Kumble's dark night of despair
Shock. Pain. Anger. Hurt. Sorrow. Utter misery. It was the dark night of the soul for Anil Kumble. Everything crumbled around him. In the end, he looked helpless. We have seen him get angry, dejected and even look very miserable but rarely has he looked so helpless. You almost felt sorry for him. It was the night when Suresh Raina hit a violent 94 and Albie Morkel bowled a quality spell, but it was Kumble's visage that stayed with you. It was like looking at a drowning man gasping for breath and slowly realising that he is going to go down; that there was to be no escape.
Kumble's first enemy was the rain. It threatened to wash out the game, in which case Chennai would have gone through. As the rain teased, Kumble pottered about the outfield. The clouds eventually relented and the game began. It was the beginning of the dark night when Kumble would be mugged by Murphy's Law.
It all began with a catch. Great catches usually win matches; this one derailed Bangalore. Michael Hussey spiralled one over mid-off and Dale Steyn chose to furiously backpedal. Mistake. The ball had gone so far back that he should have turned around and run to take it as it fell over his shoulder. Instead, he chose to keep backpedalling. At some point he must have known he was going to have a bad landing. He must have hoped it wouldn't be too painful. Unfortunately it was. As Kumble ran towards him he must have got that terrible sinking feeling of doom when he saw Steyn lying motionless.
The pre-match talk had revolved around how Steyn could possibly harass the Chennai middle-order. Instead, we saw Virat Kohli bowling gentle floaters in the seventh over of the game. But Kumble wasn't even allowed that luxury. Kohli's back gave way and he couldn't bowl anymore. Kumble had two holes to fill. And his teammates were widening those into bottomless pits of despair. They dropped catches, they didn't go for catches, they misfielded, they let through byes and they bowled utter tripe.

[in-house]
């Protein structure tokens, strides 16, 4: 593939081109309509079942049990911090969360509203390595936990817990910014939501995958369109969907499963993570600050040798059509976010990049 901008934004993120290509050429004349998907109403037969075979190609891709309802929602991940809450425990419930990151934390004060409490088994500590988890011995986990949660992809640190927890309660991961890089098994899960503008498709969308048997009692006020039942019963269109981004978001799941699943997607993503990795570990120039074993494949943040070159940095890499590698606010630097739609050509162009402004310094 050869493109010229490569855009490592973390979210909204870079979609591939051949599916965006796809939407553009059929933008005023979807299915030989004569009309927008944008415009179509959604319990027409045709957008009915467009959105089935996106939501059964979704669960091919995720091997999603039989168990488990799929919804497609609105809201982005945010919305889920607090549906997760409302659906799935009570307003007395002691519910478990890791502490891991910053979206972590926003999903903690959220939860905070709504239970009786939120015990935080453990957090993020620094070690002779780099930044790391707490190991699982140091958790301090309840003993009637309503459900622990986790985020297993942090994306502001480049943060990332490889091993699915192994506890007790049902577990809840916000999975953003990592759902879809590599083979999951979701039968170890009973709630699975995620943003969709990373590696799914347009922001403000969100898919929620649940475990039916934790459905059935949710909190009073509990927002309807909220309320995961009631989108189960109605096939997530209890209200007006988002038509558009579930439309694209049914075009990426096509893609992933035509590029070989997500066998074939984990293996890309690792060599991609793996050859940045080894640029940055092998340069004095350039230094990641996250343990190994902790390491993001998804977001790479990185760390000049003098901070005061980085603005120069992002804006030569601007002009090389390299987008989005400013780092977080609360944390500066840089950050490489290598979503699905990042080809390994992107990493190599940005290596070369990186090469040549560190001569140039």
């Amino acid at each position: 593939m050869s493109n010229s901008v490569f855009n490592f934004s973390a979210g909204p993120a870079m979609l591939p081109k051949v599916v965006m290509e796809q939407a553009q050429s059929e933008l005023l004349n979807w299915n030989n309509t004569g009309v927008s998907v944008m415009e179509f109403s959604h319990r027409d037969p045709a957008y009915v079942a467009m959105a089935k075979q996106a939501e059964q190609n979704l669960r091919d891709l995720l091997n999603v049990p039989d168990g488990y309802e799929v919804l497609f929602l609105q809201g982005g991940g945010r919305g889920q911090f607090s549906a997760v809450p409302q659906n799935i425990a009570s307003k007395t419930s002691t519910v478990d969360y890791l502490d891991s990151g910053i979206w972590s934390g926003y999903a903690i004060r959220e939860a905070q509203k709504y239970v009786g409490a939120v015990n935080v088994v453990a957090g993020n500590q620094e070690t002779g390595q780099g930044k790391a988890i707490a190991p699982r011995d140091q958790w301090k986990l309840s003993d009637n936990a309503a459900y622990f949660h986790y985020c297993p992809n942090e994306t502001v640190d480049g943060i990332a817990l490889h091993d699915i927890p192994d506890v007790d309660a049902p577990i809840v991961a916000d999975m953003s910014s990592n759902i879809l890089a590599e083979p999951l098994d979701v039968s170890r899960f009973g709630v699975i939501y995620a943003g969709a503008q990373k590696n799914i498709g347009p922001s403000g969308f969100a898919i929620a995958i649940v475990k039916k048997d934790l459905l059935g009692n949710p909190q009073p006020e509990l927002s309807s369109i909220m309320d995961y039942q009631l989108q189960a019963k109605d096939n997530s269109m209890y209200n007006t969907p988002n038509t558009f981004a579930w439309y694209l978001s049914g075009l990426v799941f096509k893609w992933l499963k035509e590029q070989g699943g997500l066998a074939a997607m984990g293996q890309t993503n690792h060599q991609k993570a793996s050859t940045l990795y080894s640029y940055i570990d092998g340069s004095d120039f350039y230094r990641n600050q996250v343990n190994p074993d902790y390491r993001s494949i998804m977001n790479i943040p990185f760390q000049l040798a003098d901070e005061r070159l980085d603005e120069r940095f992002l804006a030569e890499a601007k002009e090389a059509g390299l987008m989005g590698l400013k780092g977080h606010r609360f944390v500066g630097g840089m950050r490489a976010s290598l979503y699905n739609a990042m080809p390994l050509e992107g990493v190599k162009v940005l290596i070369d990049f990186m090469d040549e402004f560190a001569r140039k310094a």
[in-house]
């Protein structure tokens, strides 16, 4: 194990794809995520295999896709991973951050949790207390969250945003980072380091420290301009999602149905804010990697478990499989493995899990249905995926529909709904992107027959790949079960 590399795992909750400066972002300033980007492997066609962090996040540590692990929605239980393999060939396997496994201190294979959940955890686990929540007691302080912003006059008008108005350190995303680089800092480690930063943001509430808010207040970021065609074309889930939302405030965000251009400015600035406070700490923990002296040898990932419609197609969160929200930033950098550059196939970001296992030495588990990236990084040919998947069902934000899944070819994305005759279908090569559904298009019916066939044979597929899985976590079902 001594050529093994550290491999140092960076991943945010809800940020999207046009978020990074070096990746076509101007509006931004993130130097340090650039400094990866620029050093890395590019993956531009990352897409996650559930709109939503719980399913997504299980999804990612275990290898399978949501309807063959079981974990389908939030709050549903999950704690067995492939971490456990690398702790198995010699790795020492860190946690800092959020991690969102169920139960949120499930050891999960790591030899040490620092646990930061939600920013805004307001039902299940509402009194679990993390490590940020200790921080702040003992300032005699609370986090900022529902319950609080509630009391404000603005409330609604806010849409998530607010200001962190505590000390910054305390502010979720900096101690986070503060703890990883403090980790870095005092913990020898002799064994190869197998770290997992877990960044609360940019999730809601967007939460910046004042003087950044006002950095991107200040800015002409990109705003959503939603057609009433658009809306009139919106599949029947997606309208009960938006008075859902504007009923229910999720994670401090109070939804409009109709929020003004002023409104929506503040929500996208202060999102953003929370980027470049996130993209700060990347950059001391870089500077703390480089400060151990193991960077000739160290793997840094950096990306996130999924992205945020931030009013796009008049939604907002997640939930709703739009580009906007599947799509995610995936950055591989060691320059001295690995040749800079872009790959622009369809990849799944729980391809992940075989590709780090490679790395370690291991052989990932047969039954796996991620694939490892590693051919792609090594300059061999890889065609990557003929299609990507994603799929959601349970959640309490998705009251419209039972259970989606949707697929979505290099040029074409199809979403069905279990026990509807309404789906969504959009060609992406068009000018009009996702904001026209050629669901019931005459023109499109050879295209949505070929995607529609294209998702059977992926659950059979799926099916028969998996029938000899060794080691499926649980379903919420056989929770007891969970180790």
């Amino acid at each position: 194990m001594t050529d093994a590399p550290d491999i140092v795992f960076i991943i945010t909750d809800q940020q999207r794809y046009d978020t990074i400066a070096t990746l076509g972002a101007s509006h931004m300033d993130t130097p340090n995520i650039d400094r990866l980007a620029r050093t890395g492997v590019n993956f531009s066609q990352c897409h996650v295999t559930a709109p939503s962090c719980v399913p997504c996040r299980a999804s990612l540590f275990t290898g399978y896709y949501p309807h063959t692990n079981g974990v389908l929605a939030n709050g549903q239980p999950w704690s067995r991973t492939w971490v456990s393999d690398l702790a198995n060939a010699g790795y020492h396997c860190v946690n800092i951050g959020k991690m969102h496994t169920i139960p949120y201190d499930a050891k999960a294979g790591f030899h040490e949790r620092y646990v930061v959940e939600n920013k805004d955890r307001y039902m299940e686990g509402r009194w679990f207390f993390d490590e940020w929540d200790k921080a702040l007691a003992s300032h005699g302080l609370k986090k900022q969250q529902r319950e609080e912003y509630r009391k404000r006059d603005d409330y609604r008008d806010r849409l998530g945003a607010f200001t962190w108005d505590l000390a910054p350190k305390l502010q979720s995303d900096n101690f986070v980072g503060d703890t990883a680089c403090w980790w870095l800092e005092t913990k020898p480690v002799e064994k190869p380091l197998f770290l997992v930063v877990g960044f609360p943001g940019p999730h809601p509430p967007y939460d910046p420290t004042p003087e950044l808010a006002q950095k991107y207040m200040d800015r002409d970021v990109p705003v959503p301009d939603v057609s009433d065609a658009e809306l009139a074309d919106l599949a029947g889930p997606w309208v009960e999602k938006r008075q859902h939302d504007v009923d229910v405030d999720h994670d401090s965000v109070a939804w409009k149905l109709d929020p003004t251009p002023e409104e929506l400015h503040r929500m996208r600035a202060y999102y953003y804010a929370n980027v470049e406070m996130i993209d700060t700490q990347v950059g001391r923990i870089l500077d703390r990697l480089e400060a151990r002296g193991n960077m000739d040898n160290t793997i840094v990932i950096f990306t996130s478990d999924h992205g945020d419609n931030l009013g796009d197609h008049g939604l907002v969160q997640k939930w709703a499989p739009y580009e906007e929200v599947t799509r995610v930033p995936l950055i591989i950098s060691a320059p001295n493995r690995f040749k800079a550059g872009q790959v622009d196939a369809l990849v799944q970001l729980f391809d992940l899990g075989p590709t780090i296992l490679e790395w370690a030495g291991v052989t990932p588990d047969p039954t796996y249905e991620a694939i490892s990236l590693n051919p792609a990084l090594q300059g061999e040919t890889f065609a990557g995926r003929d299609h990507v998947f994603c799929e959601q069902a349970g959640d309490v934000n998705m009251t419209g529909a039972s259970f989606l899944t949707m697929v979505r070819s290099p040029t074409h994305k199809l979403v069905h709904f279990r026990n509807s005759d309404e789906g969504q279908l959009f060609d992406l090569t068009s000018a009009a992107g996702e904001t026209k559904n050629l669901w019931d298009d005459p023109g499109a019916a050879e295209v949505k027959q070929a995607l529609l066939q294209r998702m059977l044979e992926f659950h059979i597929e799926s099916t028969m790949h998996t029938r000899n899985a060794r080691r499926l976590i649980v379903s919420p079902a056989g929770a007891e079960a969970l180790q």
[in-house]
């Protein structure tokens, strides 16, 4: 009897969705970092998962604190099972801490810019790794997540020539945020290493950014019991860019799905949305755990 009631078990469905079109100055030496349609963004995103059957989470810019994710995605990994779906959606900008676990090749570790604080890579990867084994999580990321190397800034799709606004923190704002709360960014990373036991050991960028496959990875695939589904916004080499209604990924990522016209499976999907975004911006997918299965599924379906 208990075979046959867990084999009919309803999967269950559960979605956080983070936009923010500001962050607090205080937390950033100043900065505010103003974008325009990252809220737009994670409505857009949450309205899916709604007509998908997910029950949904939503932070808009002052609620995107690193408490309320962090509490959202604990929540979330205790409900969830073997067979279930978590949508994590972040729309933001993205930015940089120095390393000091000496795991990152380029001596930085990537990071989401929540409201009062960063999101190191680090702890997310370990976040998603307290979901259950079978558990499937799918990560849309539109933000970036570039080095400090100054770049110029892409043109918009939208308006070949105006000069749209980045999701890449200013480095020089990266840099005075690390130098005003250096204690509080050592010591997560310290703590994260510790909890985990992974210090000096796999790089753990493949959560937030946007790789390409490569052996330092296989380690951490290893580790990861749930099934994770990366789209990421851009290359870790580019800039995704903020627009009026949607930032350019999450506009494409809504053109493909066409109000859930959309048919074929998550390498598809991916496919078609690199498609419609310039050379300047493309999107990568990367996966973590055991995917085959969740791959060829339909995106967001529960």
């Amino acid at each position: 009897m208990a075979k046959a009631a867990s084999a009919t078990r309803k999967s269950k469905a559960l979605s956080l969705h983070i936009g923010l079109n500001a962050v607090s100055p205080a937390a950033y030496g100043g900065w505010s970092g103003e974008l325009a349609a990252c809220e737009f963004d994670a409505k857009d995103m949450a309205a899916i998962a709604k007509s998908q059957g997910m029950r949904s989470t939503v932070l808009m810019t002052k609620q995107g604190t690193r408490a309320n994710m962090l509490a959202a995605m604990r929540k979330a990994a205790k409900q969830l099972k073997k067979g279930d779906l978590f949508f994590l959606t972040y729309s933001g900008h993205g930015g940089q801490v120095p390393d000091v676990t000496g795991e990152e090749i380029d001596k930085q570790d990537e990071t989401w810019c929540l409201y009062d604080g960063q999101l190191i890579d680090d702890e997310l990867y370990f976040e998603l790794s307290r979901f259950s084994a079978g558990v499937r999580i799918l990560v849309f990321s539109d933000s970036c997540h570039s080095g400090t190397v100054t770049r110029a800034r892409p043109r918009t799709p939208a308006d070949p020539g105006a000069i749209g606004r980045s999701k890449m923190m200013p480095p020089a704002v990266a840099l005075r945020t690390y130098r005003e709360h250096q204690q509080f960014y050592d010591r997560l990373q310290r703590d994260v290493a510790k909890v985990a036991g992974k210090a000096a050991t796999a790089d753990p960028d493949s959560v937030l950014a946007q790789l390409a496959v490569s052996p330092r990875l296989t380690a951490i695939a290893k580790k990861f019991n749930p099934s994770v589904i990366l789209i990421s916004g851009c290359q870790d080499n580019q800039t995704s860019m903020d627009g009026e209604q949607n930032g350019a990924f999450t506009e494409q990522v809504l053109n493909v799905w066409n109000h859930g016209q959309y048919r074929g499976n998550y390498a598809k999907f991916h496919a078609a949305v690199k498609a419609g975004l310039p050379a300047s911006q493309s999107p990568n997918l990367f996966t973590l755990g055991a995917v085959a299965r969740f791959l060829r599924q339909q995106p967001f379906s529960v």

It was left to Kumble to try and pull off a heroic one-man show. He nearly did it too. He lured Raina, on 18 then, to swipe one to deep midwicket but the young restless Manish Pandey had moved too far inside the boundary even before the shot was played. And the ball of course had to go exactly where he had moved away from. Manish tried to make up with an acrobatic effort but could only save the boundary. Raina had escaped and Kumble was left seething.
Anger was to give way to utter despair. The catalyst came from the most unlikely quarter; old and trusted aide Rahul Dravid. Kumble had beaten Raina in flight again, inducing him to edge towards short third man, but Rahul seemed to suddenly freeze instead of rushing forward. Perhaps he lost the ball in the background. Perhaps he chose safety over valour. Either way, he chose to stop rather that go for the catch. Raina was on 45 then. The game was yet to slip away completely. The camera panned to Kumble, who couldn't even summon up the anger because he seemed surprised and confused about why Dravid didn't go for that catch. In the end an utter glumness settled on his face.
It was the moment when Kumble must have known that it was a night of the devil. It was an endearing moment in some ways. Kumble's face usually mirrors such an intense cocktail of anger, intensity, the fierce intent to win, even the odd bout of sulkiness but rarely does it contain such utter gloom to evoke a feeling of pity in you. Tonight was one of those nights.
Top athletes like Kumble don't like sympathy. He didn't offer any excuse at the press conference. He praised Raina - "It was a very good knock; he made things look easy for it wasn't that easy out there." He hoped Chennai would go on to the win the final. And he said it was one of those nights when nothing went right. That was the biggest understatement of the night.
Sriram Veera is a staff writer at Cricinfo